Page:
They have three distinct body parts - head-foot, visceral mass, and mantle.         beneficial (pollination) and harmful (crop destroyers). They have three
Clams obtain both food and oxygen from the water that flows through their           distinct body parts and three pairs of legs. They include grasshoppers,
bodies. They are filter feeders. They have gills that absorb the oxygen from        crickets, termites, aphids, flies, mosquitoes, butterflies, moths, beetles, ants,
the water. They have an open circulatory system and a three chambered               wasps, and bees. Trachea carry oxygen to the body cells. They have an
heart.                                                                              open circulatory system. Grasshoppers have male and female sexes.
            The Gastropoda class includes snails and slugs. They have a more
advanced nervous system and do not have a ventral nerve cord. They have                                         VERTEBRATES
an open circulatory system and are hermaphrodites. Snails that live in water
breathe through gills. Land snails breathe through a network of blood               Phylum Chordata
vessels in their body.                                                                        This phylum is the most complex of all animals. The vertebrates
            The Cephalopoda includes squid, octopus, cuttlefish, and nautilus       (animals with backbones) make up the largest subphylum in the phylum
(the only one with a shell). They have a closed circulatory system and a well       Chordata. At some point in their development, all chordates possess four
developed nervous system with a complex brain. The central mouth has jaws           distinctive structures: a notochord, a nerve chord, gill slits, and a tail.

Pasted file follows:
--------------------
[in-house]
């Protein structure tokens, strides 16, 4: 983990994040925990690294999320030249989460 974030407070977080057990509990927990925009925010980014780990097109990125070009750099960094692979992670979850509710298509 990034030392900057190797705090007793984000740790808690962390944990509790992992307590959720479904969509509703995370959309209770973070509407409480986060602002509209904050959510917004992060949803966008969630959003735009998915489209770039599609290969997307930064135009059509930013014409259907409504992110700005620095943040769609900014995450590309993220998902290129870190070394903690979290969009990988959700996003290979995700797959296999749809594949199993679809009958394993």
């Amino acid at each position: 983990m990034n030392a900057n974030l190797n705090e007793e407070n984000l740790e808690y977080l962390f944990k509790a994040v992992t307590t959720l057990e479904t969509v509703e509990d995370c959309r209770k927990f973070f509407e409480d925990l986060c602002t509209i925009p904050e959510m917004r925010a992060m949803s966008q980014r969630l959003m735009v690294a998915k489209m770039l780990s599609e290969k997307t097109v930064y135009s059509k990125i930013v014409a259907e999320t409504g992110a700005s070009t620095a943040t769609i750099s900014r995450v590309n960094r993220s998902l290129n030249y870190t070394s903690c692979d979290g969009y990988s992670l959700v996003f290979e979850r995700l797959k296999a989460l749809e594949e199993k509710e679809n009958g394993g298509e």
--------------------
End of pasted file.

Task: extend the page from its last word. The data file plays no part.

and it is surrounded by tentacles. They all live in the ocean and are                         The notochord is a long firm rod that extends along the back of the
carnivores. Cephalopods have separate sexes and have internal fertilization.        animal’s body. In vertebrates, the notochord is present in the embryo and is
                                                                                    later replaced by a backbone. The hollow tubular nerve chord runs the
 Phylum Echinodermata                                                               dorsal length of the animal, just above the notochord. One end will become
            Echinoderms are spiny-skinned and include starfish, sand dollars,       a brain. Paired openings in the throat are called gill slits. In fish, the gill
brittle stars, and sea urchins. They live only in marine habitats. Echinoderms      slits serve to get oxygen into the body. Most adult chordates have tails.
have an endoskeleton that is covered by a thin skin. They are considered the                  There are three subphylums in the chordata phylum. Urochordata
most advanced form of invertebrates and are classified closest to vertebrates       include sea squirts. Cephalochordata includes a thin fish-like animal called